I’m my own man, says newly elected DA leader Madikizela
Bonginkosi Madikizela, the newly elected Democratic Alliance leader in the Western Cape, says he is his own man, so being labelled a lackey of Western Cape Premier Helen Zille doesn’t faze him.
In an interview with the Mail & Guardian this week, he lambasted supporters of Lennit Max, the former Western Cape police commissioner and DA member of the provincial legislature, for refusing to accept the outcome of last week’s elective conference.
Madikizela defeated Max by a narrow margin of 16 votes. But Max’s supporters have claimed there were irregularities during the elections.
The new provincial leader said he was inundated with congratulatory messages from his supporters in and outside the party.
“Two hours after [Saturday’s announcement] I looked at my phone and I had 130 messages. Across the board people were congratulating me, coming from all political parties, acquaintances and friends,” Madikizela said.
But his perceived proximity to Zille earned him a fair amount of criticism, with some of his detractors accusing him of being used by a conservative grouping in the party.
Madikizela sounded irritable as he dismissed claims that his rise to the top position was a result of his unwavering loyalty to Zille.
“That’s the oldest trick in the book; that is now tired,” he said.
“I have a proven track record of what I did within the party and for communities, particularly poor communities, so that doesn’t bother me. In fact, I normally don’t dignify it with a response because it’s a non-issue, it’s propaganda.”
Madikizela’s critics pointed to his defence of Zille when she landed in hot water for her controversial tweets on colonialism.
He also faced criticism for lodging a complaint against former DA youth leader Mbali Ntuli for a comment on her Facebook page where another social media user called Zille racist.
Party insiders have claimed that Madikizela was promised the position of acting provincial leader in exchange for him lodging the complaint against Ntuli, an allegation he has denied.
He dismissed the criticism against him as a ploy by the ANC to discredit black leaders rising through the DA’s ranks.
“You must remember the ANC has nothing left to offer besides race and also insulting and labelling DA leaders who are growing within the DA. But South Africans are seeing through the ANC. I’m not worried about that really. I’m my own person,” Madikizela said.
The DA has been accused of window-dressing — using black leaders while still harbouring untransformed ideas and policies. Some senior black party members such as Makashule Gana, a Gauteng member of the provincial legislature, have been vocal about racism in the DA.
But Madikizela was quick to defend the party, saying, although there were those who harboured racist ideals, the phenomenon was not only prevalent in the DA.
“Here’s the reality … we have a history in South Africa and in every party you will find people who still have those racial tendencies, not only in the DA, by the way. So we must not speak as if this thing is unique to the DA,” he said.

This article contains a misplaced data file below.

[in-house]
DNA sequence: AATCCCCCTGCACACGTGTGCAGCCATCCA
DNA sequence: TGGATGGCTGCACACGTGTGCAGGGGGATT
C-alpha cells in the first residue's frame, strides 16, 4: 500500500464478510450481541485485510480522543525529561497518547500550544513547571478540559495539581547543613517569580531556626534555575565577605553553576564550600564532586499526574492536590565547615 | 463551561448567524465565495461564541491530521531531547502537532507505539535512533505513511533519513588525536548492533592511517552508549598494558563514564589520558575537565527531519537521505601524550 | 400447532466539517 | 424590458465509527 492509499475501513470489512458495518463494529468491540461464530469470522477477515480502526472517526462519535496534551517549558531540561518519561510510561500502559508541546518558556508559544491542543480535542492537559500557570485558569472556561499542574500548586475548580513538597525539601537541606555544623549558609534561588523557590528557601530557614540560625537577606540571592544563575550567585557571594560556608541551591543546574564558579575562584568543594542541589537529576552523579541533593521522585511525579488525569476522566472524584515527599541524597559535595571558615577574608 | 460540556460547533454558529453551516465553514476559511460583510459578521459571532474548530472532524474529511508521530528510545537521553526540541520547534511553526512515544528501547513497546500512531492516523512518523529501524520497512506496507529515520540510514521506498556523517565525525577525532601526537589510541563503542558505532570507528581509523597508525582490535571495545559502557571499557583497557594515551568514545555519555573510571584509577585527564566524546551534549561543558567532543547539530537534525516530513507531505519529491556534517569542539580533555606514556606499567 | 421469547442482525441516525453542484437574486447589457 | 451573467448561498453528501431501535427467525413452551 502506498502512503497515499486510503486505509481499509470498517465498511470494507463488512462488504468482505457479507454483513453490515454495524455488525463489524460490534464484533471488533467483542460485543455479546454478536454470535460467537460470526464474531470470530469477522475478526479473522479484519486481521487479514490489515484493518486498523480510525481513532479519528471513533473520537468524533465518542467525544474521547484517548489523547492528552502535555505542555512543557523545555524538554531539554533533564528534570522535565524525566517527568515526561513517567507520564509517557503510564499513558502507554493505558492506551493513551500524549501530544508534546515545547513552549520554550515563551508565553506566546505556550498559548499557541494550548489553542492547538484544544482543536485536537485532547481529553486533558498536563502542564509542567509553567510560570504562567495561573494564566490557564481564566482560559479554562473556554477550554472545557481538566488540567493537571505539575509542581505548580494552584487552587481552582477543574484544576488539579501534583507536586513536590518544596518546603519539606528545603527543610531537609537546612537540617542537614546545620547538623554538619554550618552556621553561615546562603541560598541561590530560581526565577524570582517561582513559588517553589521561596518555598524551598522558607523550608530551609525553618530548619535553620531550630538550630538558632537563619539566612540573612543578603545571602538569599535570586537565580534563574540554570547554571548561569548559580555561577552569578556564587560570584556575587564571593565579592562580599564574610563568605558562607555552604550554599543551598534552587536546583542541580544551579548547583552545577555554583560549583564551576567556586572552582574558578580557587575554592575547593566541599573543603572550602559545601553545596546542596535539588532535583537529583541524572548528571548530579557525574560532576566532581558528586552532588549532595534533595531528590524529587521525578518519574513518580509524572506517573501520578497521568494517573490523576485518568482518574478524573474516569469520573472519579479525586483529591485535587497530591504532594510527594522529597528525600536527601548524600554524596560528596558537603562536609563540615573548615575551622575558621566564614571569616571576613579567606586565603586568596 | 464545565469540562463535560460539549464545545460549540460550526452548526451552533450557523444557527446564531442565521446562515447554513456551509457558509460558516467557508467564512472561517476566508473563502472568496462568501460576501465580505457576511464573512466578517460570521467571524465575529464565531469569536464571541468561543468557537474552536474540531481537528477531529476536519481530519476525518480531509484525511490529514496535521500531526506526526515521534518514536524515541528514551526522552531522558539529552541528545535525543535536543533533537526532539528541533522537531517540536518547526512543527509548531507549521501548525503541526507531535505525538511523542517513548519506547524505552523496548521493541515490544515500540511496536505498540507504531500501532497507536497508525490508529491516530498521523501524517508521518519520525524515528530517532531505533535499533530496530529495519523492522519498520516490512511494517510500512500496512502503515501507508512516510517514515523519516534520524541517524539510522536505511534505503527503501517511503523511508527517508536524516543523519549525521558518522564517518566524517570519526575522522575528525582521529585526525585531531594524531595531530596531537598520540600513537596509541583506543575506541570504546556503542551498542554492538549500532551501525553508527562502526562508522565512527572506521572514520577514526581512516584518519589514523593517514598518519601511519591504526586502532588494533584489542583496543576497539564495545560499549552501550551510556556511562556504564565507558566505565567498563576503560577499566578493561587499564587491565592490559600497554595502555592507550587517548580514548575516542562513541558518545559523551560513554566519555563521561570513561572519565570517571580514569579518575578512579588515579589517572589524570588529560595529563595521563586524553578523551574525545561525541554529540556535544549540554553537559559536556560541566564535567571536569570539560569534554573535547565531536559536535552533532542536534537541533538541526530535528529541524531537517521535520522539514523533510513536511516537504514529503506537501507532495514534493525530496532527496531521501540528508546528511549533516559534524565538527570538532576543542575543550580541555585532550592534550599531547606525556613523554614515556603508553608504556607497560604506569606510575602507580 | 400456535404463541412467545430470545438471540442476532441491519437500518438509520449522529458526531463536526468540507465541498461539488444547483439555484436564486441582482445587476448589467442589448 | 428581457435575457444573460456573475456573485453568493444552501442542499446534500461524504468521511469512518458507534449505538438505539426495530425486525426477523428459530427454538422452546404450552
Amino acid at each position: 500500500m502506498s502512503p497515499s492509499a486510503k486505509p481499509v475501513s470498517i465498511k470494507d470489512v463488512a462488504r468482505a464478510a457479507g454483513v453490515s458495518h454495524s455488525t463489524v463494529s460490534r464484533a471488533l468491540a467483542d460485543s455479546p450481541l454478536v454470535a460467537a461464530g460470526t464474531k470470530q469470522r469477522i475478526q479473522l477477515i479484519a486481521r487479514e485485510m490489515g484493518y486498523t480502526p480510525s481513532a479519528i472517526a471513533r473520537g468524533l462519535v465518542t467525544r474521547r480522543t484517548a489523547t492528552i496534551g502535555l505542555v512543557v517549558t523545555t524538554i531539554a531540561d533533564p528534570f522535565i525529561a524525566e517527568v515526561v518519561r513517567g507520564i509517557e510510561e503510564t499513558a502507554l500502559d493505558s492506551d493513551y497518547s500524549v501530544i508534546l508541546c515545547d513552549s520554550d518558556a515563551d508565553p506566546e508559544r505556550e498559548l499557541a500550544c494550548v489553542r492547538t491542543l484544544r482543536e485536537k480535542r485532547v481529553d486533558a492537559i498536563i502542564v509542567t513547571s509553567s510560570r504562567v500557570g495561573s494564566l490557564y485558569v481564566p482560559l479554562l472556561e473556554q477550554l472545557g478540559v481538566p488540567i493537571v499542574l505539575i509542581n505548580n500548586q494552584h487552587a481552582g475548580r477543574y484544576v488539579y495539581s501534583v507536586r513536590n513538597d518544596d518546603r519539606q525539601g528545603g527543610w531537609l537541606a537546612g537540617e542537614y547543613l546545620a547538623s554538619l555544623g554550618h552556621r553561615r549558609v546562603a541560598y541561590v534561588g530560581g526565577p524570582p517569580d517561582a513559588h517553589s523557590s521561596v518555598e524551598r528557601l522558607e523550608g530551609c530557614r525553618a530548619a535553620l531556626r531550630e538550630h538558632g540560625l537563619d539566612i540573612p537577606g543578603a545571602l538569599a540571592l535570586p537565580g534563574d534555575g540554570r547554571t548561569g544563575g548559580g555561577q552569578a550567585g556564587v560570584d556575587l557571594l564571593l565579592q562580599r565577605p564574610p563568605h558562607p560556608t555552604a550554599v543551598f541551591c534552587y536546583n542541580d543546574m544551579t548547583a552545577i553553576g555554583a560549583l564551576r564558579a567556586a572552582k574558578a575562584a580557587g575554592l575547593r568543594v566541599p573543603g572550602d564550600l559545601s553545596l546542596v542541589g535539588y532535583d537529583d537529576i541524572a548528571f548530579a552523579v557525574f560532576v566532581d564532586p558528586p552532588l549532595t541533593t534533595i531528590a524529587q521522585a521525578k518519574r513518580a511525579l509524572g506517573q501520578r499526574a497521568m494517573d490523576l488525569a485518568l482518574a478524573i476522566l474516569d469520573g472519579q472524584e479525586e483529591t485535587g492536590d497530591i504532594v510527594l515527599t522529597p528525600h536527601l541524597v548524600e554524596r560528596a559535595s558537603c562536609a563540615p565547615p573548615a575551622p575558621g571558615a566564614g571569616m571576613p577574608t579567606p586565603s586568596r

Madikizela’s rise through the DA’s ranks follows a colourful political career. A former member of the ANC, he was expelled from the party in 2006 because of a plan he and other disgruntled ANC members from Khayelitsha had to contest the 2006 municipal elections as independent candidates. He joined the United Democratic Movement (UDM) a year later, serving as the party’s Cape Town metro secretary. But his stay was short-lived after the party discovered that he had recruited other UDM members to join the DA.
Following his election last weekend, Madikizela said one of his key areas of focus would be the 2019 general elections and the DA’s ambitions of reducing the ANC’s support to below 50% nationally. Under his leadership, the DA in the Western Cape would also focus on growing its support base — particularly among black voters, whom it was targeting ahead of 2019.
Madikizela said, although the DA made some inroads in black areas during the 2016 local government elections, there were still ANC strongholds in some of the Western Cape townships, in which voters had demonstrated they still mistrusted the DA, making it difficult for the party to capture new votes.
“If you want people to trust you, you must have a strategy that focuses on those areas on a permanent basis. Do door-to-door [visits], have one-on-one interactions, deliver their services on a continuous basis. We mustn’t go there once and then disappear,” he said.
Earlier this year the Western Cape government, in which Madikizela serves as housing MEC, was accused of being anti-poor when it sold a piece of land earmarked for low-cost housing in Sea Point to a private investor.
The party has also been accused of dedicating fewer resources to poor black areas in the Western Cape — accusations Madikizela dismissed as being mere propaganda and not backed by any facts.
Although Madikizela has been tipped as a suitable candidate to replace Zille as Western Cape premier, he maintained the premiership was not in his sights and that his only focus was on making sure the DA retained control of the Western Cape during the 2019 elections.
He said his main concern was not to disappoint DA voters and the senders of those 130 congratulatory messages.
“It puts a lot of pressure [on me ]because, if you get such an overwhelming positive response, it means people have faith in you. And I pray to God not to disappoint them.”